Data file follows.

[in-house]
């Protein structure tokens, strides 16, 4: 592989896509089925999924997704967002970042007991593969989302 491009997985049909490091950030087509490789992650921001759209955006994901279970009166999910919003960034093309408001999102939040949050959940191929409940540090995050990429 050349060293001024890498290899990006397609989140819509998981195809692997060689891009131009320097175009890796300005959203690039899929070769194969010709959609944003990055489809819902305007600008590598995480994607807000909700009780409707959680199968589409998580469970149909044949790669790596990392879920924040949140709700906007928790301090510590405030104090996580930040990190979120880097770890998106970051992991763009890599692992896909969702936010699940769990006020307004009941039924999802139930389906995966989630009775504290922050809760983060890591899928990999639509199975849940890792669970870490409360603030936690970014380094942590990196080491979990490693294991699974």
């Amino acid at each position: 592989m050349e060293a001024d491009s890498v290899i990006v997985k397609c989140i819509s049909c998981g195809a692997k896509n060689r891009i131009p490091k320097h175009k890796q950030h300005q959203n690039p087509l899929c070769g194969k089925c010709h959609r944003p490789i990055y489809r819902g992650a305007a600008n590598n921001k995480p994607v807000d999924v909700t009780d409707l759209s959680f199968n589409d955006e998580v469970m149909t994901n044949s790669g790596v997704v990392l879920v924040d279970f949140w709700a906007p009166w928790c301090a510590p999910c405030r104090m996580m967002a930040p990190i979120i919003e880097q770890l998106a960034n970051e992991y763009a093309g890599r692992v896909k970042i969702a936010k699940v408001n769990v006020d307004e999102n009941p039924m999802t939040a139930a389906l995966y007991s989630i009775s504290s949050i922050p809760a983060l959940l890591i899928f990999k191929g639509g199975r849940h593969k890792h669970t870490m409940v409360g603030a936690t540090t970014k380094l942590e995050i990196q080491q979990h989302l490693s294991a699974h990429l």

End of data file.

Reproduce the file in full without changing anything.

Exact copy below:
[in-house]
């Protein structure tokens, strides 16, 4: 592989896509089925999924997704967002970042007991593969989302 491009997985049909490091950030087509490789992650921001759209955006994901279970009166999910919003960034093309408001999102939040949050959940191929409940540090995050990429 050349060293001024890498290899990006397609989140819509998981195809692997060689891009131009320097175009890796300005959203690039899929070769194969010709959609944003990055489809819902305007600008590598995480994607807000909700009780409707959680199968589409998580469970149909044949790669790596990392879920924040949140709700906007928790301090510590405030104090996580930040990190979120880097770890998106970051992991763009890599692992896909969702936010699940769990006020307004009941039924999802139930389906995966989630009775504290922050809760983060890591899928990999639509199975849940890792669970870490409360603030936690970014380094942590990196080491979990490693294991699974």
């Amino acid at each position: 592989m050349e060293a001024d491009s890498v290899i990006v997985k397609c989140i819509s049909c998981g195809a692997k896509n060689r891009i131009p490091k320097h175009k890796q950030h300005q959203n690039p087509l899929c070769g194969k089925c010709h959609r944003p490789i990055y489809r819902g992650a305007a600008n590598n921001k995480p994607v807000d999924v909700t009780d409707l759209s959680f199968n589409d955006e998580v469970m149909t994901n044949s790669g790596v997704v990392l879920v924040d279970f949140w709700a906007p009166w928790c301090a510590p999910c405030r104090m996580m967002a930040p990190i979120i919003e880097q770890l998106a960034n970051e992991y763009a093309g890599r692992v896909k970042i969702a936010k699940v408001n769990v006020d307004e999102n009941p039924m999802t939040a139930a389906l995966y007991s989630i009775s504290s949050i922050p809760a983060l959940l890591i899928f990999k191929g639509g199975r849940h593969k890792h669970t870490m409940v409360g603030a936690t540090t970014k380094l942590e995050i990196q080491q979990h989302l490693s294991a699974h990429l």